The Musical Legacy of “Twin Peaks”

Last week, David Lynch and Mark Frost announced the return of “Twin Peaks”, the cult TV show they co-created in 1990. The show, which ran for two seasons before ending on a cliffhanger, would pick up where it left off. Fans wept; takes were written; listicles about the best sweaters and characters were steadily produced. It was a ravenous response for a television show that’s been off the air for 23 years, and was originally cancelled due to a perilous decline in ratings.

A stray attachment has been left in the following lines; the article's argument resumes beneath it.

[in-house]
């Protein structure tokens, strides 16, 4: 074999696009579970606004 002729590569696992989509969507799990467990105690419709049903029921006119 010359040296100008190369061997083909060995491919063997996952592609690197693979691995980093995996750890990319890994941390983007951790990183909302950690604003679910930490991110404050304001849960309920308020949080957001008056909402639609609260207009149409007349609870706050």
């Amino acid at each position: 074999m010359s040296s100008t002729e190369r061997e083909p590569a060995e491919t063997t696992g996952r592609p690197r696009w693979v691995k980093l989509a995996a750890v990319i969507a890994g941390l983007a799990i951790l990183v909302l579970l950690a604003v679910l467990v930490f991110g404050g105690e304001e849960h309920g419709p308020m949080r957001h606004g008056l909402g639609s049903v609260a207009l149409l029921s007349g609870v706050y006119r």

But in the meantime, its influence grew. Shows like “The Killing” and “Lost” borrowed liberally from its format; it was referenced by “The Simpsons” (where millennials like myself probably saw it for the first time) and saw its cast reunited for an episode of “Psych”. In music, artists—some of whom were too young to remember the show as it aired—began positioning themselves as fans, hoping to capture a bit of its attendant mystique. Sky Ferreira’s 2013 album, Night Time, My Time, took its title from a quote spoken by one of the show’s main characters, Laura Palmer. (The lyrics of the title track mimic her dialogue, too.) Artists such as El-P, DJ Shadow, and Mount Eerie interpolated bits of dialogue and soundtrack into their own songs. The British rock band Bastille wrote a song called “Laura Palmer”, while Surfer Blood wrote a song called “Twin Peaks”. Then, there is literally the band called Twin Peaks.

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